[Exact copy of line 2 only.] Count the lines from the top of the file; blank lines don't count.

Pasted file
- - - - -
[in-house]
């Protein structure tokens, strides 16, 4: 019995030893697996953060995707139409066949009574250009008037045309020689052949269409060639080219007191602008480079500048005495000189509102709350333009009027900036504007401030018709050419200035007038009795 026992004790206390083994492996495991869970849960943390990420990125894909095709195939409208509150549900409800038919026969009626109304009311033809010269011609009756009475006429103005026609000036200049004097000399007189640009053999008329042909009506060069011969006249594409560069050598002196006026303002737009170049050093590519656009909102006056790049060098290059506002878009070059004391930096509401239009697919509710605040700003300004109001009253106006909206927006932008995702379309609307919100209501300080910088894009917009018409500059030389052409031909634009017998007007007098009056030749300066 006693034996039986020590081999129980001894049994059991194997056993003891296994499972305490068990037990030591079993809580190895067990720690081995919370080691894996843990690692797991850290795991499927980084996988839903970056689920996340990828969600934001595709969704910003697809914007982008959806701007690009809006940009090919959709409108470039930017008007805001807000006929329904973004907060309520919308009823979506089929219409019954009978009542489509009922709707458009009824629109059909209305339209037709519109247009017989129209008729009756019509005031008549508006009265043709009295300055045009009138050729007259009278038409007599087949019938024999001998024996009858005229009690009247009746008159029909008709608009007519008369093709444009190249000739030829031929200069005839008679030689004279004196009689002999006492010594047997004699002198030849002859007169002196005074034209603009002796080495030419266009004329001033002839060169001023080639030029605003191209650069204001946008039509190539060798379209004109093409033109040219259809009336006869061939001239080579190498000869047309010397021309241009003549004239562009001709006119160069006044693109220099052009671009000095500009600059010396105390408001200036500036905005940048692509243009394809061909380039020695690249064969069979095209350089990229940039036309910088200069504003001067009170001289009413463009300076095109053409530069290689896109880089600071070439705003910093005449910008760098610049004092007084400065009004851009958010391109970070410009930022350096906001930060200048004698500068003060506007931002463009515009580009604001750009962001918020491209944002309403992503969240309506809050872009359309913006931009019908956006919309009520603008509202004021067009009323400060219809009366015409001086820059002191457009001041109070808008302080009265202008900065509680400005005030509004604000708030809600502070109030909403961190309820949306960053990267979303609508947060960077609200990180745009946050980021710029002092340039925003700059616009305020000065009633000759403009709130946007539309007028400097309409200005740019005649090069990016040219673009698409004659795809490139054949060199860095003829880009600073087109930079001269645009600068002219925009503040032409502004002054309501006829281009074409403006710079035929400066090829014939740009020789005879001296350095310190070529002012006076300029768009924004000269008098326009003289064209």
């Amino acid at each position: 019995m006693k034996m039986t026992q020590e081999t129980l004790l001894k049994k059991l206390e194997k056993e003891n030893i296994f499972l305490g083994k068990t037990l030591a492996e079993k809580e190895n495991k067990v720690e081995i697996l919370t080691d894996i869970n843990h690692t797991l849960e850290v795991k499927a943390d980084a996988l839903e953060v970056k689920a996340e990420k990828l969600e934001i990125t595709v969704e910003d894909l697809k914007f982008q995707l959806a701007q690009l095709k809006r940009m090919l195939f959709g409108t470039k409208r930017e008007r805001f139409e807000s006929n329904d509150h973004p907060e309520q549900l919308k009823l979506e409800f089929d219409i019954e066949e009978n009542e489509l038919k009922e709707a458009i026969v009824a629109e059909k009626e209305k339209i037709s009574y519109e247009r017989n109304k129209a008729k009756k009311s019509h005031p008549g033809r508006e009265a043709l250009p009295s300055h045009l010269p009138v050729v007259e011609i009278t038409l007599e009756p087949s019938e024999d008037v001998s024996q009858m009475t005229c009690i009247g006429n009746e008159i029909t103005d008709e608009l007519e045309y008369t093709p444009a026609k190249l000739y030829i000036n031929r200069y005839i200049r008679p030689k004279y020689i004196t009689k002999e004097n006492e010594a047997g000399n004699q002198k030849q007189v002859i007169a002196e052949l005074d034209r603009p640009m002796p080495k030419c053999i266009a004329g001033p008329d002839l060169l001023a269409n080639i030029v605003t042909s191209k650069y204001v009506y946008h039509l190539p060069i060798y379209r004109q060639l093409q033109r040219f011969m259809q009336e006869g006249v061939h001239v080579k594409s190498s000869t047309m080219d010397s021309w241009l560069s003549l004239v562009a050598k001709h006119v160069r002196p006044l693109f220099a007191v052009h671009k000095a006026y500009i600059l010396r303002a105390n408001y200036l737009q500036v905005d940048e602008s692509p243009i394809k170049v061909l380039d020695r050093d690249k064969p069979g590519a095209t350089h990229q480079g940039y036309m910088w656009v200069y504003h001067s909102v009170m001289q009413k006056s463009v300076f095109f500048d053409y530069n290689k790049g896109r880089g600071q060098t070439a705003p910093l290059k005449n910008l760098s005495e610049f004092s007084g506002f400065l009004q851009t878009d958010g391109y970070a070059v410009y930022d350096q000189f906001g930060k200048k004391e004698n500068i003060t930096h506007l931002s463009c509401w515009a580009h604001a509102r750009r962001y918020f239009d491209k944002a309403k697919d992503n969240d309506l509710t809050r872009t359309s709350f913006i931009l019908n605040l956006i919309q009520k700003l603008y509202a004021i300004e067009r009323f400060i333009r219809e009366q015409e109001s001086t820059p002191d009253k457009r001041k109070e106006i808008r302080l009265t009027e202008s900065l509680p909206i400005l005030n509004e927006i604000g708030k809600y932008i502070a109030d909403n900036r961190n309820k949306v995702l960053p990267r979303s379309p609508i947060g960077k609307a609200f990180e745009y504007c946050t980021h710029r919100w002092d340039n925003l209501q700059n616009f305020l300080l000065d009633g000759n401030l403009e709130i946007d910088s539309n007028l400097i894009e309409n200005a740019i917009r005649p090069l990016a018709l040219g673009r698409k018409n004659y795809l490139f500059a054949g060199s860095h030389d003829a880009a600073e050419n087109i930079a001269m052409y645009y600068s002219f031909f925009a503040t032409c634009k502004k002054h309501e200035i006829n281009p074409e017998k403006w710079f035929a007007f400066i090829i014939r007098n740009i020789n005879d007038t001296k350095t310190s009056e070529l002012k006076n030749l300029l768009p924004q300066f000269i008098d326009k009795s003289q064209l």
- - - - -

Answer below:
């Protein structure tokens, strides 16, 4: 019995030893697996953060995707139409066949009574250009008037045309020689052949269409060639080219007191602008480079500048005495000189509102709350333009009027900036504007401030018709050419200035007038009795 026992004790206390083994492996495991869970849960943390990420990125894909095709195939409208509150549900409800038919026969009626109304009311033809010269011609009756009475006429103005026609000036200049004097000399007189640009053999008329042909009506060069011969006249594409560069050598002196006026303002737009170049050093590519656009909102006056790049060098290059506002878009070059004391930096509401239009697919509710605040700003300004109001009253106006909206927006932008995702379309609307919100209501300080910088894009917009018409500059030389052409031909634009017998007007007098009056030749300066 006693034996039986020590081999129980001894049994059991194997056993003891296994499972305490068990037990030591079993809580190895067990720690081995919370080691894996843990690692797991850290795991499927980084996988839903970056689920996340990828969600934001595709969704910003697809914007982008959806701007690009809006940009090919959709409108470039930017008007805001807000006929329904973004907060309520919308009823979506089929219409019954009978009542489509009922709707458009009824629109059909209305339209037709519109247009017989129209008729009756019509005031008549508006009265043709009295300055045009009138050729007259009278038409007599087949019938024999001998024996009858005229009690009247009746008159029909008709608009007519008369093709444009190249000739030829031929200069005839008679030689004279004196009689002999006492010594047997004699002198030849002859007169002196005074034209603009002796080495030419266009004329001033002839060169001023080639030029605003191209650069204001946008039509190539060798379209004109093409033109040219259809009336006869061939001239080579190498000869047309010397021309241009003549004239562009001709006119160069006044693109220099052009671009000095500009600059010396105390408001200036500036905005940048692509243009394809061909380039020695690249064969069979095209350089990229940039036309910088200069504003001067009170001289009413463009300076095109053409530069290689896109880089600071070439705003910093005449910008760098610049004092007084400065009004851009958010391109970070410009930022350096906001930060200048004698500068003060506007931002463009515009580009604001750009962001918020491209944002309403992503969240309506809050872009359309913006931009019908956006919309009520603008509202004021067009009323400060219809009366015409001086820059002191457009001041109070808008302080009265202008900065509680400005005030509004604000708030809600502070109030909403961190309820949306960053990267979303609508947060960077609200990180745009946050980021710029002092340039925003700059616009305020000065009633000759403009709130946007539309007028400097309409200005740019005649090069990016040219673009698409004659795809490139054949060199860095003829880009600073087109930079001269645009600068002219925009503040032409502004002054309501006829281009074409403006710079035929400066090829014939740009020789005879001296350095310190070529002012006076300029768009924004000269008098326009003289064209």